Background and Objectives
Plant pathogens, insects and weeds contribute to more than 30% of crop losses annually. Toxic chemical bactericides have been extensively used to control plant pathogenic bacteria. These chemicals pose a health threat to humans and the environment and eventually lead to resistance of pathogens. Hence, breeding cultivars resistance to bacterial pathogens is a valuable and sustainable solution. Antimicrobial peptides (AMP) are a part of the immune system of all living organisms, including plants, to combat pathogenic bacteria. Hairy roots (HRs) system is a valuable tool to produce and evaluate the activity of AMPs in planta. The aim of this study was to produce a Dermaseptin B1 (Drs-B1) recombinant AMP in transgenic tobacco HRs using Agrobacterium rhizogenes and test its antibacterial activities.
The DNA encoding sequence of a Drs-B1 peptide of a frog was codon optimized based and synthesized in the pGSA1285 expression vector under the control of 35S CaMV promoter (×3). A gene cassette containing the Drs-B1 gene was introduced to tobacco roots by Agrobacterium rhizogenesis mediated transformation.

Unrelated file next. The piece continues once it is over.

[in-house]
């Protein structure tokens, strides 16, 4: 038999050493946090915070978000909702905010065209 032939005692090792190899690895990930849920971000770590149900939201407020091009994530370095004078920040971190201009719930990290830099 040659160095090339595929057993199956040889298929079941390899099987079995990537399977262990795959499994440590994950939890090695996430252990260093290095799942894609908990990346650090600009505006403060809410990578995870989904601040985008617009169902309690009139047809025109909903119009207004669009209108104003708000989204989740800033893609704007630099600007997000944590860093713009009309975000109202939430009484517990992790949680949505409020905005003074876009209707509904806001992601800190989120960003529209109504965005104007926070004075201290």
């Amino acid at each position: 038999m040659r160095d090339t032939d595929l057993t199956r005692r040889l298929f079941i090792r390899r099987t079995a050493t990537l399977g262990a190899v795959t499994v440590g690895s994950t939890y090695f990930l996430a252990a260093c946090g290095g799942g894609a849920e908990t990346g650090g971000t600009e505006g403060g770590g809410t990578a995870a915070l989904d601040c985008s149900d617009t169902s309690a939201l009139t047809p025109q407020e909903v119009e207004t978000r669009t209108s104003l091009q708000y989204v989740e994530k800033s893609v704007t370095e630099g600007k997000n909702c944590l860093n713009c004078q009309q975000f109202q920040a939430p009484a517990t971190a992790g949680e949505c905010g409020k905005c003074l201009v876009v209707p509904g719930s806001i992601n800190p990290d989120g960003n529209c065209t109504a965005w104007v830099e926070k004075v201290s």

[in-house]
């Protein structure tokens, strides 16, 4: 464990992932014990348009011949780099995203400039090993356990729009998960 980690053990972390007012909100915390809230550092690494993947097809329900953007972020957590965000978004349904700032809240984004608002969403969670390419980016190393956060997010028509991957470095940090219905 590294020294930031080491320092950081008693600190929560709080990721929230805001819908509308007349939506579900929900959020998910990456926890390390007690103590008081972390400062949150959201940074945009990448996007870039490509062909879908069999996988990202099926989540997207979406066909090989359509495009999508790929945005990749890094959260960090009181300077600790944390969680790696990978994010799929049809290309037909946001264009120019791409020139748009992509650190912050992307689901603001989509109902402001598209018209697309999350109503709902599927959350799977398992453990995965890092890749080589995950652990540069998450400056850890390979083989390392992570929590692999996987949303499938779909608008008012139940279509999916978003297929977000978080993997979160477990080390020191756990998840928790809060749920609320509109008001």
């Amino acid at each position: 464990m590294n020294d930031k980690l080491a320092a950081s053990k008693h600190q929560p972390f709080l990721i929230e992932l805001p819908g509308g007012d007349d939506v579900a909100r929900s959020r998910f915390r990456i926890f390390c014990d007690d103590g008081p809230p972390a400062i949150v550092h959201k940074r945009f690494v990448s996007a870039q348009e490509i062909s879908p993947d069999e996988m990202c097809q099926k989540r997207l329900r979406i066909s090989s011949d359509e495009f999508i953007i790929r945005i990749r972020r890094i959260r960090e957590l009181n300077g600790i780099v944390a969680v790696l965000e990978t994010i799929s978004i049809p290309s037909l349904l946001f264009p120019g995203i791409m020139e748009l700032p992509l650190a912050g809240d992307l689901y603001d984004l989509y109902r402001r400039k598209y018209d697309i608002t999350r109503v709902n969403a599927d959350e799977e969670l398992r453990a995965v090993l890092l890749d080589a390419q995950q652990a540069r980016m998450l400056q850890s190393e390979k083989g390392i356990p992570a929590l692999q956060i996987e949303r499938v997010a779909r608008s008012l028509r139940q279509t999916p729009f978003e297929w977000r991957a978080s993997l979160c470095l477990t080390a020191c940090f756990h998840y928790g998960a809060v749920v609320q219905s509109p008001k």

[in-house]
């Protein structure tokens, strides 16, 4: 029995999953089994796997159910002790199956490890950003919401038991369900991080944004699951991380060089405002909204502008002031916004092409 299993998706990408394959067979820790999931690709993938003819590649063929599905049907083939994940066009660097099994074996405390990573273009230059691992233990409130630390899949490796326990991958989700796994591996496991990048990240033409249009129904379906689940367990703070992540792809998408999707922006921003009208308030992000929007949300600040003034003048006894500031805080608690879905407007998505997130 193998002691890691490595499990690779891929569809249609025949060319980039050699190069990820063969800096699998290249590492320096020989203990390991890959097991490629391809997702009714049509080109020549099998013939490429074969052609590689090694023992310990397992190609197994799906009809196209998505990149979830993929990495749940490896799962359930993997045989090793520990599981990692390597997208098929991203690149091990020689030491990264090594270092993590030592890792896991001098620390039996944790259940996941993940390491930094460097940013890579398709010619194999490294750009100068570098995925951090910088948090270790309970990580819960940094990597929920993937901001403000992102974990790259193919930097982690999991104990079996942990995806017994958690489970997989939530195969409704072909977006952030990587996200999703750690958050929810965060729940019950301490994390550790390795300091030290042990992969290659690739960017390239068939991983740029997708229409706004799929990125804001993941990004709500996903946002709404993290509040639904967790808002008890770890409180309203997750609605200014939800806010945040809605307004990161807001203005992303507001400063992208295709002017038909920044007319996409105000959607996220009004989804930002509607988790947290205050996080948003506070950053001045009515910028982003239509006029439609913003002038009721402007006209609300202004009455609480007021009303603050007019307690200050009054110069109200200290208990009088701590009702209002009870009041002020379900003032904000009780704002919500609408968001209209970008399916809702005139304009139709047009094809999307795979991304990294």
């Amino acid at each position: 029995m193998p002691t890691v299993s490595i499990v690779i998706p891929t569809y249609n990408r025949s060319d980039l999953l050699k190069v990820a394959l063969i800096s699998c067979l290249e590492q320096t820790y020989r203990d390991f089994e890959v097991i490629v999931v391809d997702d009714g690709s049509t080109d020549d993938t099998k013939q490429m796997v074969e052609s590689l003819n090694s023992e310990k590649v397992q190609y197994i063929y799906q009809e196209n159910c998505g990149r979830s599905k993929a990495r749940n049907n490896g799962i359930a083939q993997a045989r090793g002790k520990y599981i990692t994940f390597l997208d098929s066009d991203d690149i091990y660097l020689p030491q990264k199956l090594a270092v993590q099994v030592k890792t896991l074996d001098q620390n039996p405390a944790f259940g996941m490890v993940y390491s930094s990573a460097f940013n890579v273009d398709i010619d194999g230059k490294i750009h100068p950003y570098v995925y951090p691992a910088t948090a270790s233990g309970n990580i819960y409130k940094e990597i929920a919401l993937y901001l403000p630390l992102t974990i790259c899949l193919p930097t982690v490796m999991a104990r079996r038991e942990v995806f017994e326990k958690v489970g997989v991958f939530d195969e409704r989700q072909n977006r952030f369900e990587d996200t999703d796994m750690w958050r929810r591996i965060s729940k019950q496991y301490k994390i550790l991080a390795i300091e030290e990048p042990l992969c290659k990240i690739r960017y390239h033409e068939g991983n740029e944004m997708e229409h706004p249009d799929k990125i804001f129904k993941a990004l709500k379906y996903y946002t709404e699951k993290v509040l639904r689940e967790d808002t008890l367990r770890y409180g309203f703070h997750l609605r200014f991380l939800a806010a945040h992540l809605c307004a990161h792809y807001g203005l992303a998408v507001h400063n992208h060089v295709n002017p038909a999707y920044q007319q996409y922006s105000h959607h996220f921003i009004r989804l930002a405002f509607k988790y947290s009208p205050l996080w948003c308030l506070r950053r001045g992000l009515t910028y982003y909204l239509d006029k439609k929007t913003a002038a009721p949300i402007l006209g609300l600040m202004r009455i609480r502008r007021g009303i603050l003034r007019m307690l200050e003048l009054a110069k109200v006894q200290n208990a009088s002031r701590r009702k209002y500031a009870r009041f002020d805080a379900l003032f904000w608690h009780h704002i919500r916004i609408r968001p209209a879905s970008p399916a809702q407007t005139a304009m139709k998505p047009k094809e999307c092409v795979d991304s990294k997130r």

The transgenic HRs were confirmed by molecular methods. Antimicrobial activity of the protein extracts from transgenic HRs showed that the recombinant protein was able to prevent Pectobacterium carotovorum, Erwinia amylovora and Xanthomonas citri plant pathogenic bacteria growth. The anti-bacterial effects of Drs-B1 peptide against plant pathogenic bacteria were in the order of X. citri> E. amylovora >P. carotovorum.
The peptide present in transgenic DrsB1-expressing HRs clones inhibited devastating plant pathogenic bacteria growth, suggesting that DrsB1 retains its antibacterial activity in plant cells. The results of present study may open promising opportunities to produce transgenic plants expressing antimicrobial peptides resistance to plant pathogens